Putting the mockers on

4 April, 2009

I have to smile when The Economist agrees with me… in an opinion piece about the awful UN resolution regarding ‘defamation of religion’, they say:

 The resolution says “defamation of religions” is a “serious affront to human dignity” which can “restrict the freedom” of those who are defamed, and may also lead to the incitement of violence. But there is an insidious blurring of categories here, which becomes plain when you compare this resolution with the more rigorous language of the Universal Declaration of Human Rights, adopted in 1948 in a spirit of revulsion over the evils of fascism. This asserts the right of human beings in ways that are now entrenched in the theory and (most of the time) the practice of liberal democracy. It upholds the right of people to live in freedom from persecution and arbitrary arrest; to hold any faith or none; to change religion; and to enjoy freedom of expression, which by any fair definition includes freedom to agree or disagree with the tenets of any religion.

In other words, it protects individuals—not religions, or any other set of beliefs. And this is a vital distinction. For it is not possible systematically to protect religions or their followers from offence without infringing the right of individuals.

Advertisement

Mocking the king, not the subjects

4 April, 2009

I’ve made it clear before that though I think that mockery and satire are a good and necessary thing, but only when applied upwards – by the relatively powerless to the powerful. Mockery by the strong of the weak is merely cruelty. Fred Clark gets this, completely. In this weeks installment of his deconstruction of the Dominionist Xtian apocalyptic wankfest Left Behind series, he posts on the Slacktivist blog, he sinks his teeth into a scene where the born-again protagonist wields his not-so-scathing wit at a woman who is not his boss. The mysogyny and stink of entitlement in the scene are palpable. Fred says:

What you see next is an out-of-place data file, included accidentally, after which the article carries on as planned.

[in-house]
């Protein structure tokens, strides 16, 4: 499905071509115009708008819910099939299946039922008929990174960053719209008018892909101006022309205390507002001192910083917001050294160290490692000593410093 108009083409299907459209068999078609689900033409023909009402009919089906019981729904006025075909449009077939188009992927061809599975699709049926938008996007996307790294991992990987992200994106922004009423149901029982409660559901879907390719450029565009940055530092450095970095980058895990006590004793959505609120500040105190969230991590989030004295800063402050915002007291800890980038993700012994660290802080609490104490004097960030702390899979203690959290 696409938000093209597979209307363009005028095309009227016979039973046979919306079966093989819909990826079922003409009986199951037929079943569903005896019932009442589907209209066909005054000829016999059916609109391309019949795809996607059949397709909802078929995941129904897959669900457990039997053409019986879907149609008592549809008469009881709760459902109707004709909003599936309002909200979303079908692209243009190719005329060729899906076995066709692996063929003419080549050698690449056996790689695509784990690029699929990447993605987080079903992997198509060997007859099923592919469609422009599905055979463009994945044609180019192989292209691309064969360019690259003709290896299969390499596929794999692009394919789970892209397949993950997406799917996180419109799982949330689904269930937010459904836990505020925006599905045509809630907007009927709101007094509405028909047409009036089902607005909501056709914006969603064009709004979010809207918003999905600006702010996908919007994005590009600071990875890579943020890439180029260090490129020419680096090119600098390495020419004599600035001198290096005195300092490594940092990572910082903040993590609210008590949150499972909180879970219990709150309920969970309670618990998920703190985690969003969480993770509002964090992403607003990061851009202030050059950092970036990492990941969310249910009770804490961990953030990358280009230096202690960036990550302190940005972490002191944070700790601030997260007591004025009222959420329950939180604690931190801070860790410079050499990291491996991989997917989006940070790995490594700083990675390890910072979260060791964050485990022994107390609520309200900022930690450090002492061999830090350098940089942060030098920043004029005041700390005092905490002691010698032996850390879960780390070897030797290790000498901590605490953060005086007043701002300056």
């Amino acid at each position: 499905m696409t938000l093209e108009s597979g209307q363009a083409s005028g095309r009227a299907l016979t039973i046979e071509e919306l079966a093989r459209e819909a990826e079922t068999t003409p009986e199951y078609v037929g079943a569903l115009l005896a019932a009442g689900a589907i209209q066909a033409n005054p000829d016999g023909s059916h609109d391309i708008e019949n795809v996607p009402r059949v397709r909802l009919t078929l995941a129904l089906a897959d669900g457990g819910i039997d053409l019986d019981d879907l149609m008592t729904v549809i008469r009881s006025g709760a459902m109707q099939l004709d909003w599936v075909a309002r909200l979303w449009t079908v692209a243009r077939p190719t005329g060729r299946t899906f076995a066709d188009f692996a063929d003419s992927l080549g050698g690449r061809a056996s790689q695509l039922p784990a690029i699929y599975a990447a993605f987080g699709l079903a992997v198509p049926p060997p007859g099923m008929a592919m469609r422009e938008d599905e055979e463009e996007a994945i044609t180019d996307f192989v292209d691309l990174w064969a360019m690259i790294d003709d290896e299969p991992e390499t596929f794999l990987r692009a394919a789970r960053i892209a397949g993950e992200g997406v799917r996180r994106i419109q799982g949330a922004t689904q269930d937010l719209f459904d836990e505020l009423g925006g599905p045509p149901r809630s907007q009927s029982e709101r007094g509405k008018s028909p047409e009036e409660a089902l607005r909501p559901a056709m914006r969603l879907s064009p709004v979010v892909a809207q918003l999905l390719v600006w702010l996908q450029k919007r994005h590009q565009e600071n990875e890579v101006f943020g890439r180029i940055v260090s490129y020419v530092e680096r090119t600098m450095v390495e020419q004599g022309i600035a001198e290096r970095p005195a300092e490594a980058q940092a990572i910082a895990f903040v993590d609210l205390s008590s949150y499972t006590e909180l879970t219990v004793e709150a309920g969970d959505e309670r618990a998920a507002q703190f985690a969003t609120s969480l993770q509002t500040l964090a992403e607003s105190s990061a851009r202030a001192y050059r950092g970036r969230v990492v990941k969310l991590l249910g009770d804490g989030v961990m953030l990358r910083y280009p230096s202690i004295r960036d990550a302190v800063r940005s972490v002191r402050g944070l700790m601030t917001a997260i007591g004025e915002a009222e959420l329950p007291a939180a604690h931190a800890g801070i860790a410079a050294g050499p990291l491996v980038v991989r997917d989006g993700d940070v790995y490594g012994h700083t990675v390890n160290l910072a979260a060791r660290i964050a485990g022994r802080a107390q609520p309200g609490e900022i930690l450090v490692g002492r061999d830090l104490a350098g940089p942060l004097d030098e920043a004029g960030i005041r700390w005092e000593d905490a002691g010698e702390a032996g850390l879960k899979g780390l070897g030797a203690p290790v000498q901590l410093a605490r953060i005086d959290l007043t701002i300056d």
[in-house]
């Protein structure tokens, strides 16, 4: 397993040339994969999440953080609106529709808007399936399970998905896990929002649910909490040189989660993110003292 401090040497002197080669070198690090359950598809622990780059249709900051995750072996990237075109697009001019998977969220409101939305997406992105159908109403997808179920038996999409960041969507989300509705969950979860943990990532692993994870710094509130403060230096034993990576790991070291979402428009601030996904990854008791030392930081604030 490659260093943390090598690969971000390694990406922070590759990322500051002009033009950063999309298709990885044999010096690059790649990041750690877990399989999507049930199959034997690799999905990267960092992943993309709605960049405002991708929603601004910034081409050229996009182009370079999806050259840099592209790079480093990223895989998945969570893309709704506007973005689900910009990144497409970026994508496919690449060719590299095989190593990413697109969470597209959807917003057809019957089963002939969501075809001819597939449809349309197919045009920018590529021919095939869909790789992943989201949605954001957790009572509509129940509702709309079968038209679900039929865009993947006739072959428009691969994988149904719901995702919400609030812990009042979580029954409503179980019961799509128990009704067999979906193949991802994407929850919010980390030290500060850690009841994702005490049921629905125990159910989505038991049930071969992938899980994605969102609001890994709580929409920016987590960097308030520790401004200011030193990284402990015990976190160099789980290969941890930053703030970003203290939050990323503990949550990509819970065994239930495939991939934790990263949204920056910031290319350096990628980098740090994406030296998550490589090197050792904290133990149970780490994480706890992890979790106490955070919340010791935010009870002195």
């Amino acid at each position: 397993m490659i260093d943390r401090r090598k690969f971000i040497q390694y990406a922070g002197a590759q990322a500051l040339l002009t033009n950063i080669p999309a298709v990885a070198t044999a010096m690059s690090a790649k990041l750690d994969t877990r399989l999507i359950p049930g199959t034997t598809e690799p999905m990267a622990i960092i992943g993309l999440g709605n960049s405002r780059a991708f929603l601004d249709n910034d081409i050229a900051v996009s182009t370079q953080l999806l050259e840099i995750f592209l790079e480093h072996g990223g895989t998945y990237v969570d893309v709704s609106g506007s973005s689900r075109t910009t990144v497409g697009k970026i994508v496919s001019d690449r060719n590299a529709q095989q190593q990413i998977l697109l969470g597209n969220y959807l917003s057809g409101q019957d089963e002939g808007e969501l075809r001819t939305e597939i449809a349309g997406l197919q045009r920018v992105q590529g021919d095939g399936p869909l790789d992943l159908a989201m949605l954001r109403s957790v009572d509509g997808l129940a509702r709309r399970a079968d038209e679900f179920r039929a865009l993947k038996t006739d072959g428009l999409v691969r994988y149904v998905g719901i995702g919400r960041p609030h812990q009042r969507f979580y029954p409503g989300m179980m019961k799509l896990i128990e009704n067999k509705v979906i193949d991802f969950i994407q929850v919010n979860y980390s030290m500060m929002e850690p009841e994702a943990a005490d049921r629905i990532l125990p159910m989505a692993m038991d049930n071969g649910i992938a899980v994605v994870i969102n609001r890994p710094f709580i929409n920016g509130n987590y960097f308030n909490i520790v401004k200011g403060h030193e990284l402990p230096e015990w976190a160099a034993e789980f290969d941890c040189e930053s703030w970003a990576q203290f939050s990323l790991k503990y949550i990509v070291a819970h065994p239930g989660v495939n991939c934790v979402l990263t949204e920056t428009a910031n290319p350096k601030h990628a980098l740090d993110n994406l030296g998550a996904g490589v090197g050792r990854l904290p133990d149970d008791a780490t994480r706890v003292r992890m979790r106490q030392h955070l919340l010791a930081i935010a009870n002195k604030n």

Comedy is essentially revolutionary. This scene is counter-revolutionary. That’s never funny. Everything in these pages is about reasserting hierarchy and punishing anyone who challenges it. That’s never funny either.

Buck Williams isn’t the court jester, he’s the sycophantic court prophet. The court prophet isn’t funny. (Nor is he really a prophet.)

The jester is funny because he mocks the king. He deflates the over-inflated and humbles the proud. This is what comedy does. It’s what comedy is for. It brings down the powerful from their thrones and lifts up the lowly; it fills the hungry with good things and sends the rich away empty.

..That’s what makes it funny. That’s what makes us laugh.

Everything that Buck does in the Chicago bureau of Global Weekly is intended to tear down the lowly and lift the powerful onto their thrones, to fill the rich with good things and send the hungry away empty.